However, the Christian ethos extends the presumption of divine favor to people who have never proven themselves superior to others. The premise of One beyond all human power who rules over all others, regardless of their relative attributes, takes the first step toward democratic equality. It implies that, in respect of that One, all stand in equal need of His favor.

In the Gospel, Christ says, "blessed are those who hear the word of God and keep it." He also makes clear that the key to keeping God's Word is not measured by material action, but by the disposition of the heart that informs the action. Thus the widow's mite, given wholeheartedly, is worth more than the prince's treasure, given without wholesome love and respect for the provisions of God's will. Thus, according to the Gospel of Christ, He offers all human beings the opportunity to enjoy God's favor. No special material skill or capacity is required to take advantage of Christ's offer. Only the firm goodwill to do so.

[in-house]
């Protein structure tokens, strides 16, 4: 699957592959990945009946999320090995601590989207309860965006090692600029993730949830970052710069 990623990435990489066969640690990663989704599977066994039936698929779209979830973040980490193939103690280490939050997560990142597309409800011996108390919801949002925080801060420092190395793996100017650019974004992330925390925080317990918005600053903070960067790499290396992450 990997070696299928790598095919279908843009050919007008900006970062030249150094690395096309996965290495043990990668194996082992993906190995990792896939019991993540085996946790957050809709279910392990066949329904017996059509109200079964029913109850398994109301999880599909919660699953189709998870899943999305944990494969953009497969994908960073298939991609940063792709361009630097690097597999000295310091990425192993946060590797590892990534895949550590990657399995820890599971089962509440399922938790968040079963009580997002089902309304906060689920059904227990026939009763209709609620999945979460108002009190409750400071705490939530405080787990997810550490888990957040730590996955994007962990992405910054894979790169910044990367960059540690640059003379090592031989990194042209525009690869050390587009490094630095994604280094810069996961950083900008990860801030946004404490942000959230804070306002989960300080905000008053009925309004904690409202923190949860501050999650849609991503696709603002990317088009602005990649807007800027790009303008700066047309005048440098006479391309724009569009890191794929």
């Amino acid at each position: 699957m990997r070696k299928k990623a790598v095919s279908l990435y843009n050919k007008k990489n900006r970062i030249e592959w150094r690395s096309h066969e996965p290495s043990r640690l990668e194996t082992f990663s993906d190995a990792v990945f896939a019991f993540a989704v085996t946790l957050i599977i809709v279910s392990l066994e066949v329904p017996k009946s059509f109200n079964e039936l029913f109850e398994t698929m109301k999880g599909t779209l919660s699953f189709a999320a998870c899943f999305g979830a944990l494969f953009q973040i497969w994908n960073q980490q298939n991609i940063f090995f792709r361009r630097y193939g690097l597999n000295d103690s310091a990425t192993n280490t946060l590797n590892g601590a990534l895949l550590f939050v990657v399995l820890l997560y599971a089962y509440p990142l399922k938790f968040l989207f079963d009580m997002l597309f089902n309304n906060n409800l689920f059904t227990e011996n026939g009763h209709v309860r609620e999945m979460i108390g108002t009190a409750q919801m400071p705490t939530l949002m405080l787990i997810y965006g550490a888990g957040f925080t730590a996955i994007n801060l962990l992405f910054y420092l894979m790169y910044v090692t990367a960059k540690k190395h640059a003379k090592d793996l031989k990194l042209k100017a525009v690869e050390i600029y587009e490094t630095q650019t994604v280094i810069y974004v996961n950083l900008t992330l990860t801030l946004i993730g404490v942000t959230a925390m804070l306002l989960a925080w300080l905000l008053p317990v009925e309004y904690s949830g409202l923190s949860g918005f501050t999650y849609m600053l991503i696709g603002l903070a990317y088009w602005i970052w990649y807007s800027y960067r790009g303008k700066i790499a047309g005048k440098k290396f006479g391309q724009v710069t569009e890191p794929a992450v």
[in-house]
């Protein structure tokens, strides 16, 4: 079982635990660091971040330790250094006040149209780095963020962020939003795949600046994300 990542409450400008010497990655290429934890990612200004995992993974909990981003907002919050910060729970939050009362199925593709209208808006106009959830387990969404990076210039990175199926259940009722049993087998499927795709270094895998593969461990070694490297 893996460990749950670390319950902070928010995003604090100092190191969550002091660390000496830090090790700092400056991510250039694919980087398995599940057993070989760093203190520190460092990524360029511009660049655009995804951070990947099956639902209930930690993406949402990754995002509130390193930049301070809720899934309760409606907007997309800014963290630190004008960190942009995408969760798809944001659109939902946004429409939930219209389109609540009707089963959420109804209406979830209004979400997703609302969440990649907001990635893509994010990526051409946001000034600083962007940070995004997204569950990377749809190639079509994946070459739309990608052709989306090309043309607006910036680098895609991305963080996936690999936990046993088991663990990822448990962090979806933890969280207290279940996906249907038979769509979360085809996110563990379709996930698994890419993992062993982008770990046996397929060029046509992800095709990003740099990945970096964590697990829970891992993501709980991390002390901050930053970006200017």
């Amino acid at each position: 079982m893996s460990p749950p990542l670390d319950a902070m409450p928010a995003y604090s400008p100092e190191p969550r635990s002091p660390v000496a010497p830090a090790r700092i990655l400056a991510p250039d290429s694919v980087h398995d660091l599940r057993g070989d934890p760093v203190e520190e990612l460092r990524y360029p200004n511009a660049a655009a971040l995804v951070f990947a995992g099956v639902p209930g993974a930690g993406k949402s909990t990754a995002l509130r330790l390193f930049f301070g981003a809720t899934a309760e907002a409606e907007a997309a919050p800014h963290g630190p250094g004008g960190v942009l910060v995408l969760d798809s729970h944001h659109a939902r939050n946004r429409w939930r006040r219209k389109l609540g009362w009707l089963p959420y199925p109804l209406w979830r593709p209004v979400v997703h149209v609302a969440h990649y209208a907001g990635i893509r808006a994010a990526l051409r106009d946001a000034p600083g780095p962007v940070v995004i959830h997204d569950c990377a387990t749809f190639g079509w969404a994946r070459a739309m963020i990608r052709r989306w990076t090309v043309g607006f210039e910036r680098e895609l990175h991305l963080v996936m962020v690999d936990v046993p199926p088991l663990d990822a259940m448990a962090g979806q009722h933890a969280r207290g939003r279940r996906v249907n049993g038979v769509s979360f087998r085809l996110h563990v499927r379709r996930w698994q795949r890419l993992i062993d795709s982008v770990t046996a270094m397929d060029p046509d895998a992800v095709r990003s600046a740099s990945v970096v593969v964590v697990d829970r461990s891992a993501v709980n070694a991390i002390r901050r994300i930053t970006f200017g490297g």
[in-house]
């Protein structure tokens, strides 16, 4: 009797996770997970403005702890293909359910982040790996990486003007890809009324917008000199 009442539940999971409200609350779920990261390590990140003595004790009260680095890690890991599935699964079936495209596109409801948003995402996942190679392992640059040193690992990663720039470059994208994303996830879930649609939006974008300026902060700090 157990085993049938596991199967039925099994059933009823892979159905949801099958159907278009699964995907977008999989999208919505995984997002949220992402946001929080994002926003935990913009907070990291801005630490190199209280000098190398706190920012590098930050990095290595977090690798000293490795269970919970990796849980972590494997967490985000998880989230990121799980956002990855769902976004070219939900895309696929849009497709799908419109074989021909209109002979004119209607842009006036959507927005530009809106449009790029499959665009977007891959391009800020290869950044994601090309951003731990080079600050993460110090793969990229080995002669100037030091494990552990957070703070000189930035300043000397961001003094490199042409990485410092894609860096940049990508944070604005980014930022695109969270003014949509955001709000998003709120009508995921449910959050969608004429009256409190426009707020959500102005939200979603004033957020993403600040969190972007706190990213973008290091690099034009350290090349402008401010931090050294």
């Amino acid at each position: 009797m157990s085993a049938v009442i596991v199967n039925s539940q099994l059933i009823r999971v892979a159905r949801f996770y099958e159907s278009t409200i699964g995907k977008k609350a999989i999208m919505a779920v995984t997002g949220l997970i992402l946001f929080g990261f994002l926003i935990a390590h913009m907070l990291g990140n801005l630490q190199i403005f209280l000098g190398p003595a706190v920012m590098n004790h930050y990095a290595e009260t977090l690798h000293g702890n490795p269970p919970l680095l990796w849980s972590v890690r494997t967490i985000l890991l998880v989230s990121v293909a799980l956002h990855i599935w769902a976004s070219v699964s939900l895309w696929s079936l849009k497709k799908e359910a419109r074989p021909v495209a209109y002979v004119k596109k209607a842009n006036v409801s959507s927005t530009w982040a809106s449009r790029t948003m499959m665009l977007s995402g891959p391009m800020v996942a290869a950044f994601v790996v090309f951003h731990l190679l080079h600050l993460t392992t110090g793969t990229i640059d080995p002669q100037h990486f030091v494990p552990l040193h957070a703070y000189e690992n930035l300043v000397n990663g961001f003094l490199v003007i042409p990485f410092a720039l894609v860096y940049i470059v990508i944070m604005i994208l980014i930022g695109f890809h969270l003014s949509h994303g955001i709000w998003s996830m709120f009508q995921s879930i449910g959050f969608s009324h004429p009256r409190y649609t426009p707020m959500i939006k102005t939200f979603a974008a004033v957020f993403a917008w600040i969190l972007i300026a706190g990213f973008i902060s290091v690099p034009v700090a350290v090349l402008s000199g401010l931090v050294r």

Since God is thus favorably disposed toward all who have love and regard for Him – and all people share in the Being of God, which substantiates that disposition (for in Him we live and move and have our being) – the likely obstacle to God's favor is the determination of our will in respect of His. Given the provisions of conscience – i.e., sensible knowledge of what is right and what is wrong in respect of God's will – which He programs into our human nature (inscribes upon the heart of humanity), as a general rule, we do not lack the knowledge required to follow His prescription. For all that we need to do so is in the substance of God's being, in and through which our own arises. For, as long as we live, we are, as it were, but a divinely informed drop in the ocean of His truth.